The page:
[visionegg] Re: pygame v. visionegg

  • From: Mark Halko <mhalko@xxxxxx>
  • To: visionegg@xxxxxxxxxxxxx
  • Date: Wed, 30 May 2007 15:00:11 -0400

On May 29, 2007, at 5:07 PM, John Christie wrote:

So, for those of you who are serious psychopysicists the subject of this makes no sense. I mean, Vision Egg is massively more flexible for psychophysics.

However, for just doing basic cognitive tasks its often a little simpler (and better documented) to whip something up in pygame.

Certainly that is something you could do. You could also use a number of other libraries and programs tuned for "basic cognitive tasks." Look at Psyscope or Presentation. Visionegg is primarily a library "on top of" pygame/SDL and OpenGL. Visionegg is designed for psychophysical and ephys presentations, and as such, has a number of features that you'd end up implementing yourself in pygame. These features, such as a frame timer and classes for most possible forms of visual stimulation (pictures, dots, gratings, movies...) are already implemented for you. The controller and presentation classes are invaluable for quickly getting dynamic stimuli to work - for example, managing keypress events, mouse events and dynamic stimuli together is a few lines of code. If that doesn't convince you, look at the Pyro demos, and see that you can quickly create a demo and GUI either locally on the same machine, or remotely on another, with no change in code.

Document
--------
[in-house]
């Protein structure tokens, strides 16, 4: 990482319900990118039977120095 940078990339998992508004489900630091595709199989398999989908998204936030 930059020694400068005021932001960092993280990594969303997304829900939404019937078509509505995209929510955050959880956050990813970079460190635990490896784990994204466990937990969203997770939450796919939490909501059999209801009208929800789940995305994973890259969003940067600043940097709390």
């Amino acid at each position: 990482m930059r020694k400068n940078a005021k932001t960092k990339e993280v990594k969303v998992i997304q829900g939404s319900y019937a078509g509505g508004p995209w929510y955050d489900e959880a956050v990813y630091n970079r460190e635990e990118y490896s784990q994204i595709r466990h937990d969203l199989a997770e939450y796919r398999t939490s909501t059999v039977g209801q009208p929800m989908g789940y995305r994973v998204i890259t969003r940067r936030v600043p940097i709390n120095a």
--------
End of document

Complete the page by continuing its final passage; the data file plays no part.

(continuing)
The primary advantage (for me) is that you can quickly go from something basic, to something more complex fairly fast. Andrew has done a tremendous amount of work to allow you to quickly generate your own novel stimuli without having to worry about the more mundane aspects of presenting stimuli.

If you're just starting out, you may think all you need to do is simply write code X to do function Y. In my experience, especially with visual stimuli, you almost always will want to later do function Y' which is just slightly different enough to be a pain in the rear in a straight "lower level" library.

Either way, you can make your own decision. Asking a question such as "library A looks easier than library B, shouldn't I use that?" on the mailing list for library B will likely result in answers like "use library B."


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